It was the kind of smirk that hid a sharp tongue behind its lips. The kind of smirk that told Chara how this man would have said her name. It wouldn’t have rolled off his lips like honey, no. The drummer would have said it like a flint scraped against a rock. He would have ignited sparks of ember in the soul Chara had kept bundled under blankets. He was the type of man who would have promulgated his admiration, or his revulsion. He was not the type of person Chara fancied latching herself onto.
Yet, his eyes pierced her with a perverse yet pure intensity. It went against all her logic; she knew it was rude to stare; but Chara found she could hardly turn away.
It was a terrifying sensation mixed with thrill and confusion. She knew for a fact that the drummer was not smirking at her—the spotlight was just aimed towards the singer right smack in front of him, and he, the bludger he was, was avoiding the glare.
Yet he, the bludger that he was, was avoiding it by looking in her direction. Coupled with her rapid heartbeat controlled by his bloody drumming, Chara felt her sensibility being pushed aside.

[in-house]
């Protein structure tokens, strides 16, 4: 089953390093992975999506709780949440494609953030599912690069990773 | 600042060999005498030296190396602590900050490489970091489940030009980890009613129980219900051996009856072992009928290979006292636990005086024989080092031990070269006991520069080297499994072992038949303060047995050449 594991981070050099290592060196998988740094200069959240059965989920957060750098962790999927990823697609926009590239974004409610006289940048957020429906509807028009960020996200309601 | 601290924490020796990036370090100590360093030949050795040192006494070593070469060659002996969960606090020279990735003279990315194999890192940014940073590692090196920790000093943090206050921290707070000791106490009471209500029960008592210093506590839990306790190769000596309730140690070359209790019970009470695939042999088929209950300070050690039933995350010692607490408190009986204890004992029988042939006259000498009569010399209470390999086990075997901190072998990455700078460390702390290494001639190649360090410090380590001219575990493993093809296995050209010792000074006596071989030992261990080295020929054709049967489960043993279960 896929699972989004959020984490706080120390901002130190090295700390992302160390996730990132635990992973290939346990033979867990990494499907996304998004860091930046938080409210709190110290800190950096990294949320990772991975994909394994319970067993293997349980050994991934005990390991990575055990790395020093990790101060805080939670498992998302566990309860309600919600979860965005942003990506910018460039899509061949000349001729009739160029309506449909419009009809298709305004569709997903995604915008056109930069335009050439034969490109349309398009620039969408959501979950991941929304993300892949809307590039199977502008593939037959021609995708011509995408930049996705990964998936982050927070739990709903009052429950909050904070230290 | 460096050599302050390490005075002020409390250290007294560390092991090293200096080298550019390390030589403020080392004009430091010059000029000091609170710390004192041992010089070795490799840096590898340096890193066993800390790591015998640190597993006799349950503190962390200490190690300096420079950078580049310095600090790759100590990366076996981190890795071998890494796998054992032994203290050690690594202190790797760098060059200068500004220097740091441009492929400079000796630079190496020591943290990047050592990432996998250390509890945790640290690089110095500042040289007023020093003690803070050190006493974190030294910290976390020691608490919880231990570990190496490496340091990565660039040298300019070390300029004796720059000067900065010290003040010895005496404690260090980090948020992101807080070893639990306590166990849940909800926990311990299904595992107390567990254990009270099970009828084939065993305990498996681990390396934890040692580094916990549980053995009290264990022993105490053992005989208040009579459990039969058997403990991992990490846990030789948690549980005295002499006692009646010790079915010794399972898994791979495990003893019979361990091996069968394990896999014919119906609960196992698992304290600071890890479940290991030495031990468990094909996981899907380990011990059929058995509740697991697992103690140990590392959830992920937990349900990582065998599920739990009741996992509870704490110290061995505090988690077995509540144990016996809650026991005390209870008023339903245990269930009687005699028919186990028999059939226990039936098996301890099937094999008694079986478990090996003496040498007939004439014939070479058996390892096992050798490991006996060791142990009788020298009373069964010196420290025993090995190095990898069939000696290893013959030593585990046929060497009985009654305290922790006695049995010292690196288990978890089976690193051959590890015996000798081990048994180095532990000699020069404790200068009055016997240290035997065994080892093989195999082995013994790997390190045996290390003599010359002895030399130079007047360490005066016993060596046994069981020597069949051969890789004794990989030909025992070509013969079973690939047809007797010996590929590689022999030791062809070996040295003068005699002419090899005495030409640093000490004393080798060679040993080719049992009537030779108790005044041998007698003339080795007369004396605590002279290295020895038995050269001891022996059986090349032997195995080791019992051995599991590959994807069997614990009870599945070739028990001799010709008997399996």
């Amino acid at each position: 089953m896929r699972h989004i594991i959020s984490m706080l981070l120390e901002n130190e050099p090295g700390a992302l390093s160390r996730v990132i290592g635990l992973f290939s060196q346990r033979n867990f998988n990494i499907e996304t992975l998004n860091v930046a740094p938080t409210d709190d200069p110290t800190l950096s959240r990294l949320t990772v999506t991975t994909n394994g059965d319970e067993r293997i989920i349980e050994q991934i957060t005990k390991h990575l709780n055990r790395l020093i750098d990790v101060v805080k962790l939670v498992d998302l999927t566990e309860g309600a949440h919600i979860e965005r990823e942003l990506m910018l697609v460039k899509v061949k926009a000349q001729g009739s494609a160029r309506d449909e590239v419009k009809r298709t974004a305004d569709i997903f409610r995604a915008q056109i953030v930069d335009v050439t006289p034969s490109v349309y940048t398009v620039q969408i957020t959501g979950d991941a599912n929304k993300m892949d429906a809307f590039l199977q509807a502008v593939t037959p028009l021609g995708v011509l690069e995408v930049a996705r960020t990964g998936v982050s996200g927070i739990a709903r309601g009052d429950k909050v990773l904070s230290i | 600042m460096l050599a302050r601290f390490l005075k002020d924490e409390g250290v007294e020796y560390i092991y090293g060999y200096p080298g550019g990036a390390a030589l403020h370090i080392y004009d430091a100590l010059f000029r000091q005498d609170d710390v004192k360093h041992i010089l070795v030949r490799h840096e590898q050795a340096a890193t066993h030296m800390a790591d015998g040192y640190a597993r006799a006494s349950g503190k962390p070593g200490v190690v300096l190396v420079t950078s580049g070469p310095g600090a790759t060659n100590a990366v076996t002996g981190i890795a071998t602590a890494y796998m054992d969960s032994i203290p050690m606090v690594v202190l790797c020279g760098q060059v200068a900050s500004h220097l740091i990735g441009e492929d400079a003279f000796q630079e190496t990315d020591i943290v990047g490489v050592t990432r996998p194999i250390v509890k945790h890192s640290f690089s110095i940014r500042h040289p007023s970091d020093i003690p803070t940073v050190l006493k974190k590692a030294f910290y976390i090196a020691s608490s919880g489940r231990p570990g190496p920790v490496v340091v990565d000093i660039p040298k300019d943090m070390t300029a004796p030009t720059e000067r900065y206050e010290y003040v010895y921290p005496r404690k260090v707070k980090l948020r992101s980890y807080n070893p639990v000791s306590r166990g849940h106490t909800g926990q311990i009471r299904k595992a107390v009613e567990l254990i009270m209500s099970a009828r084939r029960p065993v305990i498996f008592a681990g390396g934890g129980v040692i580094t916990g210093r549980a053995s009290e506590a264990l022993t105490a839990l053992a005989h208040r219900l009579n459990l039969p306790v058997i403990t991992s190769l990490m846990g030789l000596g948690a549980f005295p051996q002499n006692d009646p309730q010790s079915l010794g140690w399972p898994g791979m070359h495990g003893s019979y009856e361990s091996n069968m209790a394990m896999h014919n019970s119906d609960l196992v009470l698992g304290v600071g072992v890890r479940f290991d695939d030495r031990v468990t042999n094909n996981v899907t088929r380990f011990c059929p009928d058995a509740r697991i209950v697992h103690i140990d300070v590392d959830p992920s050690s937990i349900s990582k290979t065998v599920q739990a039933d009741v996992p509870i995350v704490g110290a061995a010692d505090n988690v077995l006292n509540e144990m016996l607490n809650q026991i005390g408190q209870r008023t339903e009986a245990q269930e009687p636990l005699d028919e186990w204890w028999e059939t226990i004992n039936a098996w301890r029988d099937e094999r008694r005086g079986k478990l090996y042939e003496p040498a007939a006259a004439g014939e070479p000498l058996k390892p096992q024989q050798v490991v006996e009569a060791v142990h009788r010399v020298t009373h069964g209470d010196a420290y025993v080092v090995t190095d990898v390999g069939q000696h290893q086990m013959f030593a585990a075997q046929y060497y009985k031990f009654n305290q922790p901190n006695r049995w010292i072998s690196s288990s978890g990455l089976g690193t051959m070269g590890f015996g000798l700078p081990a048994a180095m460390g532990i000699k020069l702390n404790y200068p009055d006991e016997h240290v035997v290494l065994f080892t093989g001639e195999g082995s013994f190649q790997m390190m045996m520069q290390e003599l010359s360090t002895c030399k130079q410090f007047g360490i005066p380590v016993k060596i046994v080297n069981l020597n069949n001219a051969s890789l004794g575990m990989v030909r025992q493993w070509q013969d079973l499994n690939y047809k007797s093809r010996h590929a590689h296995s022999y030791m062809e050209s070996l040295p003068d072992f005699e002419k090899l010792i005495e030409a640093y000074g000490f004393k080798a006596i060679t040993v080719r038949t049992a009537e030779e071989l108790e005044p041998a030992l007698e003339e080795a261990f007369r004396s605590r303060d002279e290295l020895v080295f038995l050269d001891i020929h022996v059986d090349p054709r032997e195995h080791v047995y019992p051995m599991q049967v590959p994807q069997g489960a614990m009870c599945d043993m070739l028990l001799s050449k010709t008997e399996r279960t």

At this moment, all that mattered was the ecstasy (not that she would do anything rash after the music stopped, that is)—and so, she threw her head back once again, allowing sighs of euphoria to escape her lips. She lost herself in the blaring music, lost herself in the pounding of her own heart.
The weather in my little world bubble was bipolar today (or I might have just spaced out when the sun suddenly ran from the clouds).
The rain came, and oh did it pour.
I love rainy days--irrationally, might I add--and wrote this for the occasion.
Morse Code Windows